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Deadly jellyfish are on their way

A deadly swarm of jellyfish which once wiped out £1m worth of salmon from a Northern Ireland fish farm is threatening to wreak havoc on our shores again this summer.

Scientists are warning that billions of lethal mauve stinger jellyfish are swimming into waters in the north-east Atlantic as sea temperatures rise and currents change, according to a study in the journal Biology Letters.

People bathing in British waters are in no grave danger at present, according to Richard Kirby, a research fellow at the University of Plymouth and one of the authors of the study.

But experts in Northern Ireland have warned we could well see another invasion of mauve stingers this year, especially if the bad weather that dogged our last three summers makes a return.

The mauve stingers — or Pelagia noctiluca — are tiny but can cover hundreds of thousands of square miles in a single ‘bloom’.

They are normally found in the Mediterranean and Caribbean but three years ago more than £1million worth of salmon were wiped out at a Co Antrim fish farm after a massive swarm descended, suffocating the fish.

Last year, there were also |shocking images of the idyllic north coast beach at Whitepark Bay strewn with jellyfish.

Ulster Wildlife Trust nature conservation manager Ciaran Mullan said: “Going by the pattern of activity over the last few years, it’s quite possible that we will see more and more of these blooms.

“We hadn’t experienced this in previous years in the water round the UK but with predictions for sea temperatures to rise in line with global warning, we expect the repetition of past incidents to occur in future years as well.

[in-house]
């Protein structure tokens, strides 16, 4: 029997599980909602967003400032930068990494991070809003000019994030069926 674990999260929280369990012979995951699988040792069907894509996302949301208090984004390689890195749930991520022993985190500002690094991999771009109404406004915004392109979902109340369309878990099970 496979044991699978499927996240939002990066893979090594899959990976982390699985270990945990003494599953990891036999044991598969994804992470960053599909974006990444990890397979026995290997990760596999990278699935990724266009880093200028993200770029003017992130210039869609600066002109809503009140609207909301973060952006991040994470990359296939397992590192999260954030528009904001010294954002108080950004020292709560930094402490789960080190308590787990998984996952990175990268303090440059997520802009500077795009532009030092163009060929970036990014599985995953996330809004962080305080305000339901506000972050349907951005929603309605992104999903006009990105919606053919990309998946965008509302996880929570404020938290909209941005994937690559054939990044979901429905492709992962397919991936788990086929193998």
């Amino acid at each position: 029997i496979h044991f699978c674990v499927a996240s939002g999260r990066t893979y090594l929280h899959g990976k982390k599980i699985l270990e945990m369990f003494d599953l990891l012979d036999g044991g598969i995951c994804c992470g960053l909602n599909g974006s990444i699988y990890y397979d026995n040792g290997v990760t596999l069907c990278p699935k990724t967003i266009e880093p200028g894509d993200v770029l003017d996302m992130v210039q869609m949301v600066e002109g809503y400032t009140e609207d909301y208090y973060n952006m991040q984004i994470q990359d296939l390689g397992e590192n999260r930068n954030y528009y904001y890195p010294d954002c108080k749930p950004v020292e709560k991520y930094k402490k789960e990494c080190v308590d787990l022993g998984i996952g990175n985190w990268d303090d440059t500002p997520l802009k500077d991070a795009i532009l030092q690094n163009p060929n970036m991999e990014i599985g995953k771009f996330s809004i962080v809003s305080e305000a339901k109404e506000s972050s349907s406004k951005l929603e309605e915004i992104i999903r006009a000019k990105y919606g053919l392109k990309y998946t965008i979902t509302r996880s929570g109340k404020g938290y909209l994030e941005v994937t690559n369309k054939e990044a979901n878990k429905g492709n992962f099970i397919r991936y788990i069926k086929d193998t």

However, marine biology lecturer Dr Jonathan Houghton of Queen’s University Belfast believes large blooms of mauve stingers have always been around — they just hadn’t been recorded.

“The ones that hit Northern Ireland are not coming up from the Mediterranean. They hang out by the Rockall Trough north of Ireland and west of Scotland, so these are not necessarily Mediterranean ones spreading up to us,” he said.

“I’ve looked back through the records and mauve stingers have been washed up on the coast of Ireland at least 30 times in the last 100 years.”

Glenarm Organic Salmon director John Russell said the farm is now putting its third generation of young fish into the water since the devastating 2007 attack.

“The jellyfish have been there the last two years but they haven’t really come down as far as the farms in big numbers,” he said.

“We’ve seen them in ones or twos. Northern Ireland Environment Agency and Department of Agriculture and Rural Development are keeping an eye out for us up north but we haven’t seen too much and we don’t want to.”

Belfast Telegraph